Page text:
NAD Recommend Discover Modify Chart of Comparative Cash-Back Card Benefits Following Challenge by Chase Bank

New York, NY – May 31, 2017 – The National Advertising Division has recommended that Discover Financial Services LLC modify certain claims made in a chart that compares the advertiser’s Discover It credit card to five competing cards, including the Chase Freedom Unlimited card. The claims at issue were challenged by Chase Bank USA, N.A.

NAD is an investigative unit of the advertising industry’s system of self-regulation. It is administered by the Council of Better Business Bureaus.

Challenged claims included:

  • Discover It Cardmembers earn “1% or more” cash back on base purchases that are ineligible for 5% cash back
  • Chase Freedom Unlimited cardmembers earn “1% or more” cash back on base purchases that are ineligible for 5% cash back.
  • Chase Freedom Unlimited cardmembers cannot redeem their rewards for cash back “in any amount.”
  • Chase Freedom Unlimited cardmembers cannot redeem their rewards for cash back “at any time.”

NAD also considered whether the advertising at issue implied that:

  • Chase Freedom Unlimited cardmembers do not receive any new cardmember bonus.
  • Chase does not offer a rewards card that provides cardmembers the opportunity to earn 5% cash back on bonus categories of purchases.
  • Discover’s cash rewards program is superior to Chase’s.

The challenge in this case centers on a chart on Discover’s website titled, “Compare credit cards and see how Discover stacks up.”  The chart lists certain benefits of cash-back cards and indicates whether a card does or does not provide a benefit through the use of either a positive check mark or a negative “x.”

Chase contended that certain claims within the chart are misleading and that the chart, as a whole, conveys the misleading message that Discover is superior to all other cash back credit cards.

As NAD noted in its decision, cash-back rewards cards have gained increasing popularity since NAD first reviewed comparative claims made for a cash rewards programs and NAD’s initial guidance remains instructive: “Given the vast array of cash rewards programs available, the question of which rewards card is the best is very complicated and often turns on the needs and buying habits of the cardholder.”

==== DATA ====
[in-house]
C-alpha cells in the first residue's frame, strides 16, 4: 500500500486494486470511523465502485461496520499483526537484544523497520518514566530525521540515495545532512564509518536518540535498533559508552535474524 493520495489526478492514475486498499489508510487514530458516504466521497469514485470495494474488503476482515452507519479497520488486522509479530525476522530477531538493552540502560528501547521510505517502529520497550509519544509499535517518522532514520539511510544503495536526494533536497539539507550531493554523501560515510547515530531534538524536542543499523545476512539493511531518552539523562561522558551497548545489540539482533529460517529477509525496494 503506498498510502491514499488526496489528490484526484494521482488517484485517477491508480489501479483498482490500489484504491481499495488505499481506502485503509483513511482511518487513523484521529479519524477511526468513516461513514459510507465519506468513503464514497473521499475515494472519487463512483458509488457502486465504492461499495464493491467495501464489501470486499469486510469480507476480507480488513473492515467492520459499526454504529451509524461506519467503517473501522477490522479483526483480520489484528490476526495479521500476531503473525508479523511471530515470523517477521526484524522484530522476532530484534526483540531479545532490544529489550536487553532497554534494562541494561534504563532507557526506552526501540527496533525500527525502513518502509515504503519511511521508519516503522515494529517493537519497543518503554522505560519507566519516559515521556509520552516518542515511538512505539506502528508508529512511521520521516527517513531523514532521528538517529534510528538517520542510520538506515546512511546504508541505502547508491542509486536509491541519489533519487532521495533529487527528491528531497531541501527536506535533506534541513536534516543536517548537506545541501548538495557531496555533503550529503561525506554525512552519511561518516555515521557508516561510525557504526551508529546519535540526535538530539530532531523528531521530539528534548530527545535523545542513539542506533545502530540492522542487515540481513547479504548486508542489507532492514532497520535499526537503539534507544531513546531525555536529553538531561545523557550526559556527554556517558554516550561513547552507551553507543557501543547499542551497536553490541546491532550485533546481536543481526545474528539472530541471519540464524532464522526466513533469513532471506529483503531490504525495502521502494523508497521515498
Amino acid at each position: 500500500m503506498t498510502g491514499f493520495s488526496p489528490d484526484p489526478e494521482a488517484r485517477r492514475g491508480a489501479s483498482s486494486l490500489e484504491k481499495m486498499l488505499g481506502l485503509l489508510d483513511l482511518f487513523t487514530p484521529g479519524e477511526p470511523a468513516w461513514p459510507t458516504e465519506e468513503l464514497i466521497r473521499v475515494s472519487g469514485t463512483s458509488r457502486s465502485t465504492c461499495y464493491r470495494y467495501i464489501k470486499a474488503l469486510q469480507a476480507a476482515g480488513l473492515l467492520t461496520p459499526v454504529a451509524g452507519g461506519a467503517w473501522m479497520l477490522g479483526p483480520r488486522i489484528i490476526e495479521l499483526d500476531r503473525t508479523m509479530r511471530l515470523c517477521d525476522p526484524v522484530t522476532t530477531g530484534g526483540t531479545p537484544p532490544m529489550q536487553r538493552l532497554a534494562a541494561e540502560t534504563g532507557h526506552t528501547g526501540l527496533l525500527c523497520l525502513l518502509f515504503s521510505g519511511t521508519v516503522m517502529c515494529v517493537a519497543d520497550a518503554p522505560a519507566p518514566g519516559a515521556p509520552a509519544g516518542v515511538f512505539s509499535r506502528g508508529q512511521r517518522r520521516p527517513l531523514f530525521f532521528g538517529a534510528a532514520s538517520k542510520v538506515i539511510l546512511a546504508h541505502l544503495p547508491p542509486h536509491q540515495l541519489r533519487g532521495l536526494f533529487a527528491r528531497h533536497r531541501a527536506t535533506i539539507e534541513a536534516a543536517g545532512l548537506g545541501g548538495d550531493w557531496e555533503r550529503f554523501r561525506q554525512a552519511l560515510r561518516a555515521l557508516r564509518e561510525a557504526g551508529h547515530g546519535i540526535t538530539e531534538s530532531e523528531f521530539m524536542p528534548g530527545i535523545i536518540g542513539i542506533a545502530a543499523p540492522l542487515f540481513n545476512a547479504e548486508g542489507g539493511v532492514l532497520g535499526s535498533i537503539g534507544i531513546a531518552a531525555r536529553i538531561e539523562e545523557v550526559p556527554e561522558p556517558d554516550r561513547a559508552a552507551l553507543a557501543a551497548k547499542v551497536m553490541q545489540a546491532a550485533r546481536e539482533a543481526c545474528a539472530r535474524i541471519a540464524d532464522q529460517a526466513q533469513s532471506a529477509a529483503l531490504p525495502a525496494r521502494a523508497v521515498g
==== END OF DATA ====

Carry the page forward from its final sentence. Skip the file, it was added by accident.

Following its review, NAD recommended that the advertiser modify the chart to make it clear that its modified 1% cash back claim is not related to the claim “cash back on every purchase.”  NAD also recommended that Discover clearly and conspicuously disclose material differences between its cash back benefits and those of competing cards by using a well-labeled hyperlink beside the claim “cash back on every purchase.”

To avoid consumer confusion, NAD recommended that Discover modify its chart to avoid conveying the message that competing cards do not offer new member bonuses and make clear that the exclusive features of its new cardmember benefit are the availability of the card without a spending threshold and the unlimited match of the cash back earned at the end of the first year of membership.

NAD recommended that the advertiser separate the claim “Redeem your rewards in any amount” from the claim “Redeem your rewards at any time” to avoid conveying the message that competing cards, including the Chase Freedom Unlimited card, do not allow cardmembers to redeem rewards in any amount.

NAD recommended that Discover modify its advertising chart to clearly and conspicuously disclose if Chase or other competitors offer cards with 5% cash back in rotating categories each quarter and 1% cash back on all other purchases.

Finally, NAD concluded that the Discover chart did not convey an overall superiority claim.

Discover, in its advertiser’s statement, took issue with certain of NAD’s finding. However, the company said, it “respects the self-regulatory process and intends to modify its advertising taking into account NAD’s recommendations.”

Note: A recommendation by NAD to modify or discontinue a claim is not a finding of wrongdoing and an advertiser’s voluntary discontinuance or modification of claims should not be construed as an admission of impropriety. It is the policy of NAD not to endorse any company, product, or service. Decisions finding that advertising claims have been substantiated should not be construed as endorsements.